On the page announcing Part Three of the Compendium is a quotation from John Paul II: "...the social message of the Gospel must not be considered a theory, but above all else a basis and a motivation for action" (Centesimus Annus, 57). What follows is one chapter, "Social Doctrine and Ecclesial Action"(21 pp.) and the Conclusion (5 pp.). While brief in length, this section looks inward to pastoral action and the commitment of the "lay faithful", but It also looks forward to the future with a rich but condensed outline of tasks to be accomplished. I will comment on selected highlights that need further clarification and adaptation. Before I do, it is important to say that the Compendium is not a Catechism of what to do and what not to do. It is a collection of tools to use in dialogue with others as one decides what ethical actions should be taken to correct existing social situations.
Vatican II had celebrated the church as the people of God with an equality of the membership based on the initiations in baptism. While a small number become ordained and some others are members of religious communities, together we are one people and all of us have the responsibility toward the new emphasis of social evangelization. In several texts of the Compendium, all the people are invited to enter a new stage of history in missionary dynamism. As I understand it, the mission respects the religious freedom of all participants as the Gospel is cited and shared through the relevant social teaching in addressing current social issues.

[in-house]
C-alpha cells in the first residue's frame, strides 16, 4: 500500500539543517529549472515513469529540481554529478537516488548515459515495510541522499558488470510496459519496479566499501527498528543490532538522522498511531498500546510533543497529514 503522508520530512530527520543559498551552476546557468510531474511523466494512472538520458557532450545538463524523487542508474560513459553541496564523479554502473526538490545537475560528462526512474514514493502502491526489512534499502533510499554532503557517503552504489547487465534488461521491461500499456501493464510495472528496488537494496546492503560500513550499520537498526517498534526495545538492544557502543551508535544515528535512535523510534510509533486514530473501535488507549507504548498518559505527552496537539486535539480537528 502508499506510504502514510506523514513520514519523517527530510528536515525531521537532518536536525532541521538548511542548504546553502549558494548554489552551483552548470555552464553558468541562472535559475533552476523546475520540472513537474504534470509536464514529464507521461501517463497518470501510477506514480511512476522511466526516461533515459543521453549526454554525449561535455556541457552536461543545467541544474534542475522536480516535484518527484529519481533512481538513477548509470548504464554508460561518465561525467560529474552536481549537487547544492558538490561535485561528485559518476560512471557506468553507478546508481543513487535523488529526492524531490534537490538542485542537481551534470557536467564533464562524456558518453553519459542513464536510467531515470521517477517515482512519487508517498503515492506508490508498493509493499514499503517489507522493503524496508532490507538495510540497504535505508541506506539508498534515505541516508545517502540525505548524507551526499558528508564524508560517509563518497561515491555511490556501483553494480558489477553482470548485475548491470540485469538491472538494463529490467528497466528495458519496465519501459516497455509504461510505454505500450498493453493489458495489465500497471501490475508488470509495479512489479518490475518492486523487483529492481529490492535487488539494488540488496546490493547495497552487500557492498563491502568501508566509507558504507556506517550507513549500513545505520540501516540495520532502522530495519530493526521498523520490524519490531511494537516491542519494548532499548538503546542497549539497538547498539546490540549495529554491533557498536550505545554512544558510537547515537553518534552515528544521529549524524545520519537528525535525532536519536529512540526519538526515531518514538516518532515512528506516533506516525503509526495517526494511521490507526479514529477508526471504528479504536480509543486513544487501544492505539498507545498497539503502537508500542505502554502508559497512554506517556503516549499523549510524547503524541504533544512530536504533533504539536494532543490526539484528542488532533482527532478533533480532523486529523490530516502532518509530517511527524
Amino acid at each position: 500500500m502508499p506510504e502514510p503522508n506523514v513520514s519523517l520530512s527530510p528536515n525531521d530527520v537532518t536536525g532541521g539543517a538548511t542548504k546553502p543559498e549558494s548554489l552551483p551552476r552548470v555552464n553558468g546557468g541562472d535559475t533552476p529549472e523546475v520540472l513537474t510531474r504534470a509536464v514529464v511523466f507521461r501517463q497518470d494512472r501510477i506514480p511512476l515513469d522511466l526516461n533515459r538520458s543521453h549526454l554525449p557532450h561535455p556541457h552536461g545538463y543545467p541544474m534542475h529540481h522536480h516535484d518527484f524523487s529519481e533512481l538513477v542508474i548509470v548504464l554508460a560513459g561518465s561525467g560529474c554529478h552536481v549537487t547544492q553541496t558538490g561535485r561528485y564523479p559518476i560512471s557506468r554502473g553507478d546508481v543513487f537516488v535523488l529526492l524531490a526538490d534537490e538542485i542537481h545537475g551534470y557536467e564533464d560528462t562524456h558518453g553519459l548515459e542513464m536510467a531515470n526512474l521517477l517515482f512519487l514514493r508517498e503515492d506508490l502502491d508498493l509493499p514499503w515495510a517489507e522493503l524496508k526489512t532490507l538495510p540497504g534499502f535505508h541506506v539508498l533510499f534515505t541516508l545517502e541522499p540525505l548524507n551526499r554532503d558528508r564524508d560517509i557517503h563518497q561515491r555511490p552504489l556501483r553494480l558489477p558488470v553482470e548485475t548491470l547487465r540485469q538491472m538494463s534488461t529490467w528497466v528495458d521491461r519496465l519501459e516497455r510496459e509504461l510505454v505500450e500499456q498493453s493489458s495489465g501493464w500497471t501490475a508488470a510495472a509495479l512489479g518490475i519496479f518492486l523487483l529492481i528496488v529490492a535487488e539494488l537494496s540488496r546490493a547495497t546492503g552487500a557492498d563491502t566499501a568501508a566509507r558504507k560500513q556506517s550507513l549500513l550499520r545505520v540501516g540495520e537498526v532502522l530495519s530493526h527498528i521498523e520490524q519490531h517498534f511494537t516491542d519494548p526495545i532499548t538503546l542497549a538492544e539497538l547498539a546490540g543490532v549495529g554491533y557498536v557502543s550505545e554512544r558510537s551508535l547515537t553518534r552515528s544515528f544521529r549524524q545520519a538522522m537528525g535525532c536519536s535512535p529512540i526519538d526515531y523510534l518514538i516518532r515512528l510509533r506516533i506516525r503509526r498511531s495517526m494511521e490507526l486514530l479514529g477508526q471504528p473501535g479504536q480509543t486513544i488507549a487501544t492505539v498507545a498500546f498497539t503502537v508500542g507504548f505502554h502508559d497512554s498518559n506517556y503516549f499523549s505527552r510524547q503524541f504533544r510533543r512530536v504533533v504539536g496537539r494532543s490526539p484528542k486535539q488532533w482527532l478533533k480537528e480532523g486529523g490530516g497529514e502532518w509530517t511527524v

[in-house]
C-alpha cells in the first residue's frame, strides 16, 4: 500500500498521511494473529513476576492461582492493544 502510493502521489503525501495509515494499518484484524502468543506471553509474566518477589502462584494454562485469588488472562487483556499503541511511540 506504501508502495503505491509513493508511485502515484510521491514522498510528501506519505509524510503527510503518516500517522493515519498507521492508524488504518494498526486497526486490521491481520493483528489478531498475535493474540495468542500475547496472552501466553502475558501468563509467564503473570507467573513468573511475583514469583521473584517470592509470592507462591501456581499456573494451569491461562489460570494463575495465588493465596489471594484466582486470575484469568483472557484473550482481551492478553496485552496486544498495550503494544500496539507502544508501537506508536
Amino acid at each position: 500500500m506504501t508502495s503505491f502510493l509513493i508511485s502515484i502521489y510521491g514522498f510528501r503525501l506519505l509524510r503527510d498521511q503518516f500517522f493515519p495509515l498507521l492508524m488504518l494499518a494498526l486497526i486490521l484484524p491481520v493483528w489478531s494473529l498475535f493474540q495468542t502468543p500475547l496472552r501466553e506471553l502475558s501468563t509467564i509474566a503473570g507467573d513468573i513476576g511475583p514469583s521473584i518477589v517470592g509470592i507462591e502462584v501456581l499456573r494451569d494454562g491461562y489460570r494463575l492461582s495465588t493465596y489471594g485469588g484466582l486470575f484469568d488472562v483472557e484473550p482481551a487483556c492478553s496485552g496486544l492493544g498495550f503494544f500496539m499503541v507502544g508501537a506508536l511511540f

The text refers to a Christian anthropology which "supports the pastoral task of inculturation"(p. 230). There is ambiguity when looking at how anthropologists use acculturation, the process of learning a second or subsequent culture often with unpredictable outcomes; or enculturation as the young learn the culture of the people where they are born, what the sociologist calls the internalization of the culture or the socialization of the child. What direction is the pastoral task: to teach or to learn from the people? Is there a danger that the social teaching is couched in eurocentric language and not in the language of the people's culture? Or will dialogue equalize the conversation as one interprets and adapts for appropriate action. The text notes a rift between the Gospel and the culture which may be a question of language or a conflict of values. Dialogue requires civil discourse in listening to and learning from one another.